Warren Road, Blundellsands, Liverpool 23
Fairly large church in Early English style, on a prominent corner site. Part of the early development of Blundellsands, and built with financial support from the Blundell family of Crosby Hall. The architect A.E. Purdie built widely for the Catholic Church, but this is his only church in Liverpool Archdiocese.
Blundellsands was developed from the 1850s by the Blundells of Crosby Hall, as a wealthy Liverpool suburb. William Blundell was chairman of the Liverpool, Crosby and Southport railway and offered the company land through his estates (including this coastal area of dunes) with a view to developing them. As at Hightown, the area was planned by T. Mellard Reade, assisted by G. W. Goodison. The Blundells being a Catholic family, a prominent and well-located Catholic church was a priority, and an undated drawing in the archdiocesan archive (above right) shows a large church with a tower and spire on an island site at the centre of the development. The archbishop was petitioned for a new church in 1880, but this was deemed an insufficiently high priority, given the relatively low number of Catholics in the area and the existence of churches at nearby Great and Little Crosby. However, in 1885 Colonel Blundell and his sister Frances gave £1000 towards the building of a new church, designed by A.E. Purdie, which was dedicated on 21 November 1866. The first priest-in-charge was Fr James Nugent, who stayed for one year before going on to pioneering work in child welfare in Liverpool.
As so often, the fitting out of the church took place as and when funds permitted. Fr Cahill, the third priest-in-charge, arrived in 1890 and built the adjoining presbytery in the following year. An east window of three lights, showing scenes from the life of St Joseph, was added in 1892, from designs by Hardman & Powell. The church was only formally opened by Archbishop Whiteside on September 15 1907, at which time the alabaster High Altar was unveiled. In 1910 a new Sacred Heart Altar and Stations of the Cross were added. In 1946, on the occasion of the Diamond Jubilee of the church, two stained glass windows were unveiled, one depicting the 16th century Crosby martyr Lawrence Johnson and two other priests executed at Tyburn at the same time, and the other the Sacred Heart. More recent glass includes St Teresa (Simon O’Neill c1988) and St Francis (Abbey Glass, Dublin, c1995).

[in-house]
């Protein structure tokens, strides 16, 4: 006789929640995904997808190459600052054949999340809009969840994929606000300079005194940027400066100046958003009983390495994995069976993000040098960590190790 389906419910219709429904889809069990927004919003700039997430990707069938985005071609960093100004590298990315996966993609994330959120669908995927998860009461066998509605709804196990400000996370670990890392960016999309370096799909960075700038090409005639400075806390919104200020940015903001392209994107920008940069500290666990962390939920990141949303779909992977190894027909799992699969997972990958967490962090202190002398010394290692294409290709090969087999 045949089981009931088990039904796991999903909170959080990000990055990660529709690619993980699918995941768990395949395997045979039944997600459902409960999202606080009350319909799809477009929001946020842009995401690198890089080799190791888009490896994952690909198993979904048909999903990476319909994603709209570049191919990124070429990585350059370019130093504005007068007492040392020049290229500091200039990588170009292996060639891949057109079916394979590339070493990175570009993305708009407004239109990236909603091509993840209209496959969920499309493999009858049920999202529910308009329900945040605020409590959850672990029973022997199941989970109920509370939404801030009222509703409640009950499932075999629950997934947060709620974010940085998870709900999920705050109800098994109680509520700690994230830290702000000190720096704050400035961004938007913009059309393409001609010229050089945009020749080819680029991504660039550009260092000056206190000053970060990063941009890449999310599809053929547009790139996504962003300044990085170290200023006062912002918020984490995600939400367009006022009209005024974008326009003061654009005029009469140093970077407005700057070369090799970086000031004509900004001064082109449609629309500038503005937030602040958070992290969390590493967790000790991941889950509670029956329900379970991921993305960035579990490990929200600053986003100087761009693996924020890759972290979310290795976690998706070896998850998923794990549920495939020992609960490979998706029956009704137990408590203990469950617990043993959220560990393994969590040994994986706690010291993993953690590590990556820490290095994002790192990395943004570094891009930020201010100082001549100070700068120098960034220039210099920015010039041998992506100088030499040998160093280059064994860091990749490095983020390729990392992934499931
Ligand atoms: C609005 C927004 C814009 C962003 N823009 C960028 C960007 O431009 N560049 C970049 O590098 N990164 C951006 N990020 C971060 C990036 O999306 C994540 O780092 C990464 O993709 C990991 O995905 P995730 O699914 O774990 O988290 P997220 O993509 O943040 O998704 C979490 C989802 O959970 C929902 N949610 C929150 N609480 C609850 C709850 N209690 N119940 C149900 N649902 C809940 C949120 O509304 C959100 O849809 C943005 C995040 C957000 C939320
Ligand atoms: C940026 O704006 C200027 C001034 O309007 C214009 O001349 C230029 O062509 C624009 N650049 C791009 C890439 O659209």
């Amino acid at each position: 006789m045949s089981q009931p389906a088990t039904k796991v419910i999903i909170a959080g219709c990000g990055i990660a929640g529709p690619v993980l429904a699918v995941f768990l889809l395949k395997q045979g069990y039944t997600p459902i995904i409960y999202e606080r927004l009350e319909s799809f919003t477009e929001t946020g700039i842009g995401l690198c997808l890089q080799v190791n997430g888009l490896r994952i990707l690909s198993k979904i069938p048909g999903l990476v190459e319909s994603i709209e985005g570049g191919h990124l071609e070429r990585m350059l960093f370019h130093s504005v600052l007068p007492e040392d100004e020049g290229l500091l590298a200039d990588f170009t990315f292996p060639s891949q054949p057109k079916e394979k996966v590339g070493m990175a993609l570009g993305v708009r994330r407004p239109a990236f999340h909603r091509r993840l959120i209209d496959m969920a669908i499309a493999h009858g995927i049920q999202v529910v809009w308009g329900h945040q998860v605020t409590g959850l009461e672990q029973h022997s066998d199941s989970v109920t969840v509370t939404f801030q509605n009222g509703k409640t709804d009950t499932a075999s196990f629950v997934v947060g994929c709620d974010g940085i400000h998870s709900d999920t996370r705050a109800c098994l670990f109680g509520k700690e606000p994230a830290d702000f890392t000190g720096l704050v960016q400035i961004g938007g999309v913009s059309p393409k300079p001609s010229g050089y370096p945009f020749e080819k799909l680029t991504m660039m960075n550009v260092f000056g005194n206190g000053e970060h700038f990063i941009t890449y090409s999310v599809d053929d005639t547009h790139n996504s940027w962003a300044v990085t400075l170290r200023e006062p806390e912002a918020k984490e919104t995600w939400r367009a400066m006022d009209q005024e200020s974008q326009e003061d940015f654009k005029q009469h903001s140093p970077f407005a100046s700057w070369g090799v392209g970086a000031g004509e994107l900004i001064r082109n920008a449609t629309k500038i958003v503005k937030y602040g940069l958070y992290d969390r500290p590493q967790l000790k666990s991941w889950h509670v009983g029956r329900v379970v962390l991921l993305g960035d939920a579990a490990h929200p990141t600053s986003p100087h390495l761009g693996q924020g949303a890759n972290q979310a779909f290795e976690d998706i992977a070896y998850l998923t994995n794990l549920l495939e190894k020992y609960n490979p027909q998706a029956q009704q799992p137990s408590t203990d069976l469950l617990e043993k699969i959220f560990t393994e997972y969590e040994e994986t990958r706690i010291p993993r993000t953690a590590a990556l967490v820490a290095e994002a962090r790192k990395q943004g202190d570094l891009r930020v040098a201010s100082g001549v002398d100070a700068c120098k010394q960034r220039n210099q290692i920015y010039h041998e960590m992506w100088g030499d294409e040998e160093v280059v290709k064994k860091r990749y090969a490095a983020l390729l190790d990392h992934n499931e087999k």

Roman Catholic church. 1885-6, by AE Purdie. Sandstone rubble, slate roofs. STYLE: Early English.
PLAN: nave, north and south aisles with porch and turret at west end of north aisle, diagonal porch and apsidal chapel at west end of south aisle, 2-bay chancel with north and south aisles.
EXTERIOR: the 5-bay nave has pilaster-buttresses and one quatrefoil clerestory window in each bay; its buttressed west gable has 5 lancets to an internal narthex, a west window of 4 unequal lancet lights, a spherical-triangle in the gable and gable coping with an apex cross. Attached to the north-west corner is a large full-height gabled porch with a tall octagonal bell-turret embraced by its west corner: the porch has a large 2-centred arch with shafts and 4 orders of moulding and a traceried tympanum over a pair doorways, and the turret has staggered lancets (presumably to a spiral staircase), louvred belfry lancets and a slated spire with swept eaves. On the south side an apsidal chapel projects from the 2nd bay of the aisle, and the west angle with this is filled by a diagonal porch which has a doorway in similar but simpler style to that of the north porch, and an embattled parapet. The full-height chancel has a stepped triple-lancet east window.
INTERIOR: aisle arcades of cylindrical columns with moulded caps, and moulded 2- centred arches; arch-braced scissor-truss roof with wind-braced purlins, carried on short wall colonettes with carved caps; 3-bay arcaded west narthex, and gallery over this with brattished coping; tall 2-centred chancel arch with clustered shafts and moulded arch; 2-bay chancel with 2-bay north and south arcades, elaborate carved marble and alabaster reredos.
Architect: A.E. Purdie
Original Date: 1885
Conservation Area: Yes
Listed Grade: II